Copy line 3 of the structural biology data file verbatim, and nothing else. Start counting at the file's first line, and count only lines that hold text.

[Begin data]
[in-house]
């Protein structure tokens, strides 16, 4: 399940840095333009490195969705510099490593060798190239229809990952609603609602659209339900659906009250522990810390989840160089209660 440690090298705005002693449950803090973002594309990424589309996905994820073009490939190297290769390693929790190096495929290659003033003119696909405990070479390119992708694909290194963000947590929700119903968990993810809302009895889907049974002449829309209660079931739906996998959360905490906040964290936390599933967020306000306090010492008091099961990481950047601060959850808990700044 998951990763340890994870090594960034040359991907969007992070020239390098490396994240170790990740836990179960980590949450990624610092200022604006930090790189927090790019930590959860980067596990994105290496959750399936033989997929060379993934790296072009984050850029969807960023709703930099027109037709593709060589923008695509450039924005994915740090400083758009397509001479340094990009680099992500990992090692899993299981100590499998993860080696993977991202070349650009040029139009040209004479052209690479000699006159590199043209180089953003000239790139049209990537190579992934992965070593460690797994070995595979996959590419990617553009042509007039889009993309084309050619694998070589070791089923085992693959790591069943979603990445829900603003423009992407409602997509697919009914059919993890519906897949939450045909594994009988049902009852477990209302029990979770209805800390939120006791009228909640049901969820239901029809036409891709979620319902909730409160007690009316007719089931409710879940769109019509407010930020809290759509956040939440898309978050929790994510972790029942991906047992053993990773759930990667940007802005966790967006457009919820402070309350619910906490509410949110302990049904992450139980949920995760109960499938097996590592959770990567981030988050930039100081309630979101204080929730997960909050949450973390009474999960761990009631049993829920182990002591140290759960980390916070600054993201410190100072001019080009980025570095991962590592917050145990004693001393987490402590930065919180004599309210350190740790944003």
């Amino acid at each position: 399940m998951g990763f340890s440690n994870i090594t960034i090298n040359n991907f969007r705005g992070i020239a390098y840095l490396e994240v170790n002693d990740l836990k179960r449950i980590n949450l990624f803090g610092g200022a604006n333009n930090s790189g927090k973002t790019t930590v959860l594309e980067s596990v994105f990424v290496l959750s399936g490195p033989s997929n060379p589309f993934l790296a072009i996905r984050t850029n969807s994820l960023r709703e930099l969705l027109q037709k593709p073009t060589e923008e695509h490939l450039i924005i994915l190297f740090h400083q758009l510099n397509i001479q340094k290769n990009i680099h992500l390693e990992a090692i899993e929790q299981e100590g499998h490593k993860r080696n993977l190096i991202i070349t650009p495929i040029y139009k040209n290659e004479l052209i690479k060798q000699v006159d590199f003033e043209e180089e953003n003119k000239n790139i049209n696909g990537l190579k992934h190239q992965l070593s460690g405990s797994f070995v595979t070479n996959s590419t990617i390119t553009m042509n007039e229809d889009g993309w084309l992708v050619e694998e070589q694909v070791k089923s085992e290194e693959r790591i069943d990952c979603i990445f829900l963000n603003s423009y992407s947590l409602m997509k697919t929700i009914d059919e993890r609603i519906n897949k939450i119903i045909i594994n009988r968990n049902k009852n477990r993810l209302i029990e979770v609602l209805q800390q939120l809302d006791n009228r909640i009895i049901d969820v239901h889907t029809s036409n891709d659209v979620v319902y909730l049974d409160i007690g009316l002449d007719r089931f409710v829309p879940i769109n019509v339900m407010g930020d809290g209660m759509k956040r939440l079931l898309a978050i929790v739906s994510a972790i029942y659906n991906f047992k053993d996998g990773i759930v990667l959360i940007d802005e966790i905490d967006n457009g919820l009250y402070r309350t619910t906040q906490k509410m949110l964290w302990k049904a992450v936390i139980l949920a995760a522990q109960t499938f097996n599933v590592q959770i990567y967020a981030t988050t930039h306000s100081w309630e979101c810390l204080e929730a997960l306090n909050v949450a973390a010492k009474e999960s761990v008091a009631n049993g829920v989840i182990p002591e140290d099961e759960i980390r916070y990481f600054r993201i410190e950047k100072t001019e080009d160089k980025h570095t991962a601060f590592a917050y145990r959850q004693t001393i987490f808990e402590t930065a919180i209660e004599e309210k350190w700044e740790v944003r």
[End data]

């Amino acid at each position: 399940m998951g990763f340890s440690n994870i090594t960034i090298n040359n991907f969007r705005g992070i020239a390098y840095l490396e994240v170790n002693d990740l836990k179960r449950i980590n949450l990624f803090g610092g200022a604006n333009n930090s790189g927090k973002t790019t930590v959860l594309e980067s596990v994105f990424v290496l959750s399936g490195p033989s997929n060379p589309f993934l790296a072009i996905r984050t850029n969807s994820l960023r709703e930099l969705l027109q037709k593709p073009t060589e923008e695509h490939l450039i924005i994915l190297f740090h400083q758009l510099n397509i001479q340094k290769n990009i680099h992500l390693e990992a090692i899993e929790q299981e100590g499998h490593k993860r080696n993977l190096i991202i070349t650009p495929i040029y139009k040209n290659e004479l052209i690479k060798q000699v006159d590199f003033e043209e180089e953003n003119k000239n790139i049209n696909g990537l190579k992934h190239q992965l070593s460690g405990s797994f070995v595979t070479n996959s590419t990617i390119t553009m042509n007039e229809d889009g993309w084309l992708v050619e694998e070589q694909v070791k089923s085992e290194e693959r790591i069943d990952c979603i990445f829900l963000n603003s423009y992407s947590l409602m997509k697919t929700i009914d059919e993890r609603i519906n897949k939450i119903i045909i594994n009988r968990n049902k009852n477990r993810l209302i029990e979770v609602l209805q800390q939120l809302d006791n009228r909640i009895i049901d969820v239901h889907t029809s036409n891709d659209v979620v319902y909730l049974d409160i007690g009316l002449d007719r089931f409710v829309p879940i769109n019509v339900m407010g930020d809290g209660m759509k956040r939440l079931l898309a978050i929790v739906s994510a972790i029942y659906n991906f047992k053993d996998g990773i759930v990667l959360i940007d802005e966790i905490d967006n457009g919820l009250y402070r309350t619910t906040q906490k509410m949110l964290w302990k049904a992450v936390i139980l949920a995760a522990q109960t499938f097996n599933v590592q959770i990567y967020a981030t988050t930039h306000s100081w309630e979101c810390l204080e929730a997960l306090n909050v949450a973390a010492k009474e999960s761990v008091a009631n049993g829920v989840i182990p002591e140290d099961e759960i980390r916070y990481f600054r993201i410190e950047k100072t001019e080009d160089k980025h570095t991962a601060f590592a917050y145990r959850q004693t001393i987490f808990e402590t930065a919180i209660e004599e309210k350190w700044e740790v944003r």